Independent study is an activity initiated by the student to increase his/her already advanced knowledge in a particular academic discipline. The subject is examined in an intensive manner with guidance by a faculty member who has special expertise in that field.

    Credits: 1 - 3 cr. Notes: May be taken for 1 through 3 credits at one time.
  
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    REC 1200 - INTRODUCTION TO OUTDOOR RECREATION


    An introduction to the broad range of skills and knowledge needed by recreation professionals, especially as related to leadership of outdoor activities.  Topics include:  The inherent value of recreation, trends and growth in the field, the role of the public and private sectors, proper training of new guides, marketing recreational opportunities and case studies. 

    Credits: 3 cr.
  
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    REC 1310 - ROCK CLIMBING


    Covers the broad range of activities concerned with rock climbing, with an emphasis on climbing skills, technical skills with ropes and hardware, and safety.  Participation in weekend and off-campus sessions is required. 

    Credits: 1 cr.
  
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    REC 1320 - MOUNTAIN BIKING


    Cover the broad range of activities concerned with mountain biking, with an emphasis on riding skills, maintenance, and safety.  Participation in weekend and off-campus sessions is required. 

    Credits: 1 cr.
  
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    REC 1330 - RIVER GUIDING


    Cover the broad range of activities concerned with river guiding, with an emphasis on river hydrology and navigation, safety and risk management, technical skills, and trip organization.  Weekend and off-campus sessions required.   Course includes a guided raft trip.

    Credits: 1 cr.
  
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    REC 1340 - KAYAKING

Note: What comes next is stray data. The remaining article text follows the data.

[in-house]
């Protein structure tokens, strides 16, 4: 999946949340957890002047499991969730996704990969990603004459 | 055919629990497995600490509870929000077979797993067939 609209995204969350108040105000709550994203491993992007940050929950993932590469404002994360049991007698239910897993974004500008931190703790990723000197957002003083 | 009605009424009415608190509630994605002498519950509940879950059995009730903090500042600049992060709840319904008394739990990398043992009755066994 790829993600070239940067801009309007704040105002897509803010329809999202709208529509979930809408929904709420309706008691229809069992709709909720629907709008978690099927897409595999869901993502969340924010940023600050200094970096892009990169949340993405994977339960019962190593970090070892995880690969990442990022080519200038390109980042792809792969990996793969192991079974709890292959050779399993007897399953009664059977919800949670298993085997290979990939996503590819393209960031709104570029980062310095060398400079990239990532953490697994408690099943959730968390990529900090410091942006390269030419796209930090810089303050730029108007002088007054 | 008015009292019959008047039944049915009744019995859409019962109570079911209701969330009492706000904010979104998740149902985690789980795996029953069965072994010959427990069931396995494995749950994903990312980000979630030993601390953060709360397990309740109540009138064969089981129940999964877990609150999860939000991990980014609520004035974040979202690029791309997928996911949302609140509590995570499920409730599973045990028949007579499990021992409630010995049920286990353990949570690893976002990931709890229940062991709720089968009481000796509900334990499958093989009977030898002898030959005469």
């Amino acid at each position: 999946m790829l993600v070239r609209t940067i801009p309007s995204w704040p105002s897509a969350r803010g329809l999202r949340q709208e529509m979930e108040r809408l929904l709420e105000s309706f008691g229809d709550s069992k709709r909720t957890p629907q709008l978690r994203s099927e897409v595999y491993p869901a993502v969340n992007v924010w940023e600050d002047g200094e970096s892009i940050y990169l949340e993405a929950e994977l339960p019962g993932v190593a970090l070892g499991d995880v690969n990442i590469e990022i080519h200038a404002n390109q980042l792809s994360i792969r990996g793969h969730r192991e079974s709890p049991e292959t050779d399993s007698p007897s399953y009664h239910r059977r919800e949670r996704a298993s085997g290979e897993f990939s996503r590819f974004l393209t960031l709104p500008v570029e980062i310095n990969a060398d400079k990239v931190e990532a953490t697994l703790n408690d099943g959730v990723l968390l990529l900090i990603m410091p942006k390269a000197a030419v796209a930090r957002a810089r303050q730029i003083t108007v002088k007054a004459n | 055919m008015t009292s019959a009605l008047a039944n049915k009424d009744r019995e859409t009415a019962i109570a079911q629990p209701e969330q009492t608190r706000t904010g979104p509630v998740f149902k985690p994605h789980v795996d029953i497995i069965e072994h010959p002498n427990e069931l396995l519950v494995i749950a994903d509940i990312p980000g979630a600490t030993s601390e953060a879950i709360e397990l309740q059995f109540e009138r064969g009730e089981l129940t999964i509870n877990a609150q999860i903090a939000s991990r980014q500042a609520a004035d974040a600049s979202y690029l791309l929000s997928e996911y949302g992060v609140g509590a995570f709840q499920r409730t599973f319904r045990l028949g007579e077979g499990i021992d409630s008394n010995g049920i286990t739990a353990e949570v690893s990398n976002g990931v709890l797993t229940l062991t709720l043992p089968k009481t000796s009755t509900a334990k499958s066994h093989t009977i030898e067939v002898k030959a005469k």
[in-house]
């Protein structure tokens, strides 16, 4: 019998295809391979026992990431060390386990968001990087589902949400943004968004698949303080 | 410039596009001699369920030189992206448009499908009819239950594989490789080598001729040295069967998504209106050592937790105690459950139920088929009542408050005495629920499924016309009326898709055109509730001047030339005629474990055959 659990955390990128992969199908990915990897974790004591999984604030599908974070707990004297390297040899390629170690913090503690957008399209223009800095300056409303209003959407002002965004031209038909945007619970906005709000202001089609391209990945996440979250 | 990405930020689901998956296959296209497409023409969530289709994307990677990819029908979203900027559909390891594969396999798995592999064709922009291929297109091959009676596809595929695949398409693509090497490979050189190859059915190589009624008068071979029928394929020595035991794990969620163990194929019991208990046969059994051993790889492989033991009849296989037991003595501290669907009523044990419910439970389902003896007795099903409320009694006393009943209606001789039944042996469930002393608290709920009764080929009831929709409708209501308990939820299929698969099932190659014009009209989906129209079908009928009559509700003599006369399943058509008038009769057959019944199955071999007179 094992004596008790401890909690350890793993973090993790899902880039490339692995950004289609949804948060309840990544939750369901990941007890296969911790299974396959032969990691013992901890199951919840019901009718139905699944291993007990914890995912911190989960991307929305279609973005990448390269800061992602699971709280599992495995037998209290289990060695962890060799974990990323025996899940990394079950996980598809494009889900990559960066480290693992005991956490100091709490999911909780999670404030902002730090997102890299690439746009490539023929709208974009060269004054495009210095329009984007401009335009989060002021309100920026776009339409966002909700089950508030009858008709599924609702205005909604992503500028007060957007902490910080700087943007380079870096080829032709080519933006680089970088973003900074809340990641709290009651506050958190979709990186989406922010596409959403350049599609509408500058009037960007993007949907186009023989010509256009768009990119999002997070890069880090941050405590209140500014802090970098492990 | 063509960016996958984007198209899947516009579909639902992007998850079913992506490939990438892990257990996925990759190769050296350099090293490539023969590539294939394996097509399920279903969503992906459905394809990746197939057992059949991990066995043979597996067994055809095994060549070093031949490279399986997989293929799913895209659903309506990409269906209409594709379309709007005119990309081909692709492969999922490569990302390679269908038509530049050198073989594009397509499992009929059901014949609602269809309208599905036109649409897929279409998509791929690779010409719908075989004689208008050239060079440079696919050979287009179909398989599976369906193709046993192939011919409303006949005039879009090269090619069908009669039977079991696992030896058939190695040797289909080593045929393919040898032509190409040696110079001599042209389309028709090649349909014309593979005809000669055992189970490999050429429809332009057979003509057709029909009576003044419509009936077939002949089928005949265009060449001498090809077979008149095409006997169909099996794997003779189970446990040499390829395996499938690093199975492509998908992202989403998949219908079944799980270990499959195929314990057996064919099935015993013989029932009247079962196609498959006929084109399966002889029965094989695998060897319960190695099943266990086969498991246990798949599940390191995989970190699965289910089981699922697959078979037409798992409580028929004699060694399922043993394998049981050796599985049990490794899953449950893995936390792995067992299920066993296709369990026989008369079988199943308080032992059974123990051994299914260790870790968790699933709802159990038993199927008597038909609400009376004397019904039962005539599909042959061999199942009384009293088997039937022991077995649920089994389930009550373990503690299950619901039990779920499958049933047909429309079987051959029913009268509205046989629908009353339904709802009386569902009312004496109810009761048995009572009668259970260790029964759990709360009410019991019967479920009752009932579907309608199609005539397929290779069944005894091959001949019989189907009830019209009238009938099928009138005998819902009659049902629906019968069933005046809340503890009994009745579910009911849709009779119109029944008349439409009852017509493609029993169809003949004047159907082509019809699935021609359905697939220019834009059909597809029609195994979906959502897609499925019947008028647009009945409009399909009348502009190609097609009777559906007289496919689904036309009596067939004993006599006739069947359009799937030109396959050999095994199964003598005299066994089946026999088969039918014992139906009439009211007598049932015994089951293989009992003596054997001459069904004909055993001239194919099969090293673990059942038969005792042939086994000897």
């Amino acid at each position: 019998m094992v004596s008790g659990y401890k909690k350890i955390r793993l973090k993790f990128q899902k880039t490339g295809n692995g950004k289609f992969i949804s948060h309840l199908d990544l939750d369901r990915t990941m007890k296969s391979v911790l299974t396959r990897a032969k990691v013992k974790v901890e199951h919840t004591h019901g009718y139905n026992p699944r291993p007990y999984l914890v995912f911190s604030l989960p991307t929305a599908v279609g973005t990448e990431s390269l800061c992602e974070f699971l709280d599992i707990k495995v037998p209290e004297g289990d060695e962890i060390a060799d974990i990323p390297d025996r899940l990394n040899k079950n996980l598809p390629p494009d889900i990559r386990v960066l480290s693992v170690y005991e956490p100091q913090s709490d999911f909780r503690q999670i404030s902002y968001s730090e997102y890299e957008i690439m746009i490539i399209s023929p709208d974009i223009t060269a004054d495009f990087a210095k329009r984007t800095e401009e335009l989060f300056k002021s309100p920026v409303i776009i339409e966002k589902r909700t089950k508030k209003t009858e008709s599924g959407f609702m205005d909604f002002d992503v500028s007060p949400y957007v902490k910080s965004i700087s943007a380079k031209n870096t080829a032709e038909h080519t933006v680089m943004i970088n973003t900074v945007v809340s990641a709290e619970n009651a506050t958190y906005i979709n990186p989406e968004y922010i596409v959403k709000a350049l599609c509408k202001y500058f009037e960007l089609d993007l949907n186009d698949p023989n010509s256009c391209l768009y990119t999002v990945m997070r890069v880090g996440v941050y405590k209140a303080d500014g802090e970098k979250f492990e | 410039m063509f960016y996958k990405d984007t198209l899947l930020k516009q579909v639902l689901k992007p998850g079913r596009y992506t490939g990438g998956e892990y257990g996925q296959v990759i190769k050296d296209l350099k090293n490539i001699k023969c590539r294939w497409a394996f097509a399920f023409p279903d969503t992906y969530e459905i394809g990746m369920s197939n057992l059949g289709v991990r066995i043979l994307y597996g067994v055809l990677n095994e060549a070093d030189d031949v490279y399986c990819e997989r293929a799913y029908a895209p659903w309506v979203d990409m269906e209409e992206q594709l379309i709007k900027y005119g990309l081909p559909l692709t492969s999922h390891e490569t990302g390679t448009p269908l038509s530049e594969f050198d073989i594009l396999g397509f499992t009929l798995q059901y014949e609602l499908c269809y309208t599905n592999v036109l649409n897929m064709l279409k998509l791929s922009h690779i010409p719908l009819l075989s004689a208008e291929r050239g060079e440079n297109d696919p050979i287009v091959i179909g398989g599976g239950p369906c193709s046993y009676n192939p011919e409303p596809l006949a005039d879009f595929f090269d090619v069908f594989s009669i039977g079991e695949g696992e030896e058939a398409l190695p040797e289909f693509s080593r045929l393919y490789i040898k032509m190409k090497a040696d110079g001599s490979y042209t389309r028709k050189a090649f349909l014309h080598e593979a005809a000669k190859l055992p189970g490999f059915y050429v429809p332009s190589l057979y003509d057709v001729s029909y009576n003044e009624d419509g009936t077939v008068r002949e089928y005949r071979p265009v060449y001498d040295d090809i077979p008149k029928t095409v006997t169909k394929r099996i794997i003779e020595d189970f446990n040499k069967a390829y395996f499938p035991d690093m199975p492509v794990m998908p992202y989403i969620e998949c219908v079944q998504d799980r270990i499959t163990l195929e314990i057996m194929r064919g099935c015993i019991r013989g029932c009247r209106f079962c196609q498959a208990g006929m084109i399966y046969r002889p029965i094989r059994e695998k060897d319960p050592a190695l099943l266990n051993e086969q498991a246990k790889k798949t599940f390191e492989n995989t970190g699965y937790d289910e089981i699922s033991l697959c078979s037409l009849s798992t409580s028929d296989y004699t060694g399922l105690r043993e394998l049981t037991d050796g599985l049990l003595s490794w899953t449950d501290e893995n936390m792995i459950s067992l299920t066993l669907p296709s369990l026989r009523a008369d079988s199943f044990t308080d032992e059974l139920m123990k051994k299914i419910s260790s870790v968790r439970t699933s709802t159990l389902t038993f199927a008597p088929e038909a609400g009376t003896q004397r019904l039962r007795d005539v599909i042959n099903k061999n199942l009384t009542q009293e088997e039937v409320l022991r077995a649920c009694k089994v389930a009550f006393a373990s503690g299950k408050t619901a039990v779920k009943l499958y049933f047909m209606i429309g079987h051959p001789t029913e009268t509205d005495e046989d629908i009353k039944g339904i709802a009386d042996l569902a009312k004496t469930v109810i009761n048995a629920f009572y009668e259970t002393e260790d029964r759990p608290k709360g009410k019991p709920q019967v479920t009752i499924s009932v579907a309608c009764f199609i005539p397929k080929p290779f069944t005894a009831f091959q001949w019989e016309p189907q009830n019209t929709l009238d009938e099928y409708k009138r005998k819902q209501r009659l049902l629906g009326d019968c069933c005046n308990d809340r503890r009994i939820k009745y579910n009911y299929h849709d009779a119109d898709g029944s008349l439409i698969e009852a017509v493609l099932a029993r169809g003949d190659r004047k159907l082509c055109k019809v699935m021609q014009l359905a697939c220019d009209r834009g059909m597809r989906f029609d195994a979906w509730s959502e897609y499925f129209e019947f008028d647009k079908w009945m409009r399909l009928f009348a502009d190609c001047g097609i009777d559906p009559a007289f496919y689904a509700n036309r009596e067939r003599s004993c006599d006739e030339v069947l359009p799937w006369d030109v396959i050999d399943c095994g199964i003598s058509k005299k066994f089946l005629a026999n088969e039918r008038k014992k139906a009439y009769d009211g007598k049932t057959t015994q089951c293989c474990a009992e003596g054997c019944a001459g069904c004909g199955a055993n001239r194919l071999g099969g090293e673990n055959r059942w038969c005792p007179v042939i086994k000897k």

Cover the broad range of activities concerned with kayaking and canoeing, with an emphasis on skills and safety.  Participation in weekend and off-campus sessions is required.  

    Credits: 1 cr.
  
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    REC 1380 - TEAM BUILDING / LOW ROPES ELEMENTS


    This course focuses on developing self-confidence, decision making skills, cooperation, trust building, goal setting and teamwork through the use of numerous ropes/challenge course elements. Learning how to lead others through a challenge course is an integral part of the class.

    Credits: 1 cr.
  
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    REC 1390 - HIKING AND BACKPACKING


    Covers the broad range of activities concerned with hiking and backpacking, with an emphasis on basic map reading, needed equipment, safety, trip organization, pioneering skills, and outdoor etiquette. Weekend and off-campus sessions required. Course includes a guided hike.

     

    Prerequisites & Notes:  

     


    Credits: 1 cr.

  
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    REC 1400 - FACILITATING HIGH ROPES ELEMENTS


    This course covers skills and fundamentals required to successfully facilitate a high ropes course, including intangible leadership skills (preparedness, assessing group dynamic, communication, risk management, self-confidence) and tangible hard skills (belaying, knot tying, ability to operate high elements).

    Credits: 1cr.
  
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    REC 1550 - NATURE PHOTOGRAPHY


    Covers nature photography using digital cameras with an emphasis on tools and techniques for beginners.  Topics include: lighting; macro and telephoto photography; photographing landscapes, plants and animals, water, and people. Participation in weekend and off-campus sessions is required. 

    Credits: 1 cr.
  
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    REC 1560 - OBSERVING ANIMALS


    Covers the various skills, tools, and techniques necessary to successfully guide guests to observe wild animals in their natural setting.  Will focus on animals native to Pennsylvania and to the forested regions of the northeastern United States.  Topics include: using a field guide, habitat associations, animal activity patterns, animal signs and tracks, vocalizations and calling, animal body language, blinds and camouflage.  Participation in weekend and off-campus sessions is required. 

    Credits: 1 cr.
  
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    REC 1570 - EDIBLE/MEDICINAL PLANTS


    Students will learn the historical/cultural background for the use of edible and medicinal plants, especially those native to Pennsylvania. They will learn to identify and prepare many of the more commonly used species plus receive pointers on conveying this information to the general public.  Although designed for nature tourism guides, this class is appropriate for anyone interested in the topic.  Participation in weekend and off-campus sessions is required. 

    Credits: 1 cr.
  
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    REC 2909 - WOMEN OUTDOORS